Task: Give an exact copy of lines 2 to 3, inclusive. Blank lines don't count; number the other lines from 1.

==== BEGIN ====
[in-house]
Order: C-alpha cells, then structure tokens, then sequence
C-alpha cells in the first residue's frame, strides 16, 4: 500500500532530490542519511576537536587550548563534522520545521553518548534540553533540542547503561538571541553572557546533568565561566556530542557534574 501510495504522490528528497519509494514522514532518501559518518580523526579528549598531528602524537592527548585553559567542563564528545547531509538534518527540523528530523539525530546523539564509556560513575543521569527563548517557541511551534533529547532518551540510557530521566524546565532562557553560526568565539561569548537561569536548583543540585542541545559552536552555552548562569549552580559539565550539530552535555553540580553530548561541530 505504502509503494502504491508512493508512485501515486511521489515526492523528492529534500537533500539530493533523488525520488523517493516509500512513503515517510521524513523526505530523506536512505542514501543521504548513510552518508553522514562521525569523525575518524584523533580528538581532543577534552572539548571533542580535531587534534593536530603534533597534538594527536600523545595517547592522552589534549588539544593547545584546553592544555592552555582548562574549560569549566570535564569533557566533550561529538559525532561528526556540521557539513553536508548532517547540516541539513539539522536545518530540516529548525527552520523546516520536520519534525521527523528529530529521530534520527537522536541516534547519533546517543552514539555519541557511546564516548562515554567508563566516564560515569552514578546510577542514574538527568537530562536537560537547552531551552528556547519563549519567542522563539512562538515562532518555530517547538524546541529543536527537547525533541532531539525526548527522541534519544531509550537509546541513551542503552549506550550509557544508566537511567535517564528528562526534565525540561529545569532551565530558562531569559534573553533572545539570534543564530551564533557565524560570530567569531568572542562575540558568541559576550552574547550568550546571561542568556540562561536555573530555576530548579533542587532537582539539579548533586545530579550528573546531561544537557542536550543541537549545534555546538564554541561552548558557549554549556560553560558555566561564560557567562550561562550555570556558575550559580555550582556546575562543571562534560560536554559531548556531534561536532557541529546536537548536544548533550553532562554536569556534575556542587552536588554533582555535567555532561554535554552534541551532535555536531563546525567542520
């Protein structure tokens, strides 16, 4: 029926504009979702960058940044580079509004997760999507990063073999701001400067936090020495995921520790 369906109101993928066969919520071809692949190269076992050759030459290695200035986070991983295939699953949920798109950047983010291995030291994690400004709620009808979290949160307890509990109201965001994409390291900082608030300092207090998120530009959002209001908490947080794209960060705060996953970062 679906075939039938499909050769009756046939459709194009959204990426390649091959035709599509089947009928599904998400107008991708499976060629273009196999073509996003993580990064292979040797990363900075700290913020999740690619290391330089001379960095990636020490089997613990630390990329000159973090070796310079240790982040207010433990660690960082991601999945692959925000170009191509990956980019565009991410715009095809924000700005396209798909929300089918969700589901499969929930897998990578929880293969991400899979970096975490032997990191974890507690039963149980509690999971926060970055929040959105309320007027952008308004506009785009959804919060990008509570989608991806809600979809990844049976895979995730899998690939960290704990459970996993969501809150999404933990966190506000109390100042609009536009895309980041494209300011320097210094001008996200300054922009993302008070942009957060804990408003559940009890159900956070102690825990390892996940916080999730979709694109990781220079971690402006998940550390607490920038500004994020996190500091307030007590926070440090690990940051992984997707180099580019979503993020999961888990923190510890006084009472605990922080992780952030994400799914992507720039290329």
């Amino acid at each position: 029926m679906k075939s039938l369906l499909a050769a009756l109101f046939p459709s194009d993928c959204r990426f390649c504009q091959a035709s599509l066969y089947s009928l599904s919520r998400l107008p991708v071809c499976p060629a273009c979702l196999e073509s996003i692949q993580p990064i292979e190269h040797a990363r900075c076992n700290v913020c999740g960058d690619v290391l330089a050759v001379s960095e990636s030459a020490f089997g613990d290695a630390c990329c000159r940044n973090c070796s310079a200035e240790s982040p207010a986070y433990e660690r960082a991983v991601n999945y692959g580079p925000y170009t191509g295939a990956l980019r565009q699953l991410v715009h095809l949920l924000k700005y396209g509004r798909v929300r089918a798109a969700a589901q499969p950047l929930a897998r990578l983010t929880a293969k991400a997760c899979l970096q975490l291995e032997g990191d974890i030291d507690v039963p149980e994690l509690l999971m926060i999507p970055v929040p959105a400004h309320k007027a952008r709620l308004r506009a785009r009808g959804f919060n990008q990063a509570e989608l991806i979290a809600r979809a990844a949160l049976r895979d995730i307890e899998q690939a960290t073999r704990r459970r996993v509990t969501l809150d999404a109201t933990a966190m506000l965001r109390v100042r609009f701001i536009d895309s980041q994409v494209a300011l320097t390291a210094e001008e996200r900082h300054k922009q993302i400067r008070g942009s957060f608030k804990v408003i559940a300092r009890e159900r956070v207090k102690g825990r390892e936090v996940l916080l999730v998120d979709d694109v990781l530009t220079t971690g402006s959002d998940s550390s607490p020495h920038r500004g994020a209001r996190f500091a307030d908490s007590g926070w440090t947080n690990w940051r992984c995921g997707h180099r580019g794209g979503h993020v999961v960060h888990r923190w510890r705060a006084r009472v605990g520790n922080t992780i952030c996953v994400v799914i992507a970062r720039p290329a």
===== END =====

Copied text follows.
Order: C-alpha cells, then structure tokens, then sequence
C-alpha cells in the first residue's frame, strides 16, 4: 500500500532530490542519511576537536587550548563534522520545521553518548534540553533540542547503561538571541553572557546533568565561566556530542557534574 501510495504522490528528497519509494514522514532518501559518518580523526579528549598531528602524537592527548585553559567542563564528545547531509538534518527540523528530523539525530546523539564509556560513575543521569527563548517557541511551534533529547532518551540510557530521566524546565532562557553560526568565539561569548537561569536548583543540585542541545559552536552555552548562569549552580559539565550539530552535555553540580553530548561541530 505504502509503494502504491508512493508512485501515486511521489515526492523528492529534500537533500539530493533523488525520488523517493516509500512513503515517510521524513523526505530523506536512505542514501543521504548513510552518508553522514562521525569523525575518524584523533580528538581532543577534552572539548571533542580535531587534534593536530603534533597534538594527536600523545595517547592522552589534549588539544593547545584546553592544555592552555582548562574549560569549566570535564569533557566533550561529538559525532561528526556540521557539513553536508548532517547540516541539513539539522536545518530540516529548525527552520523546516520536520519534525521527523528529530529521530534520527537522536541516534547519533546517543552514539555519541557511546564516548562515554567508563566516564560515569552514578546510577542514574538527568537530562536537560537547552531551552528556547519563549519567542522563539512562538515562532518555530517547538524546541529543536527537547525533541532531539525526548527522541534519544531509550537509546541513551542503552549506550550509557544508566537511567535517564528528562526534565525540561529545569532551565530558562531569559534573553533572545539570534543564530551564533557565524560570530567569531568572542562575540558568541559576550552574547550568550546571561542568556540562561536555573530555576530548579533542587532537582539539579548533586545530579550528573546531561544537557542536550543541537549545534555546538564554541561552548558557549554549556560553560558555566561564560557567562550561562550555570556558575550559580555550582556546575562543571562534560560536554559531548556531534561536532557541529546536537548536544548533550553532562554536569556534575556542587552536588554533582555535567555532561554535554552534541551532535555536531563546525567542520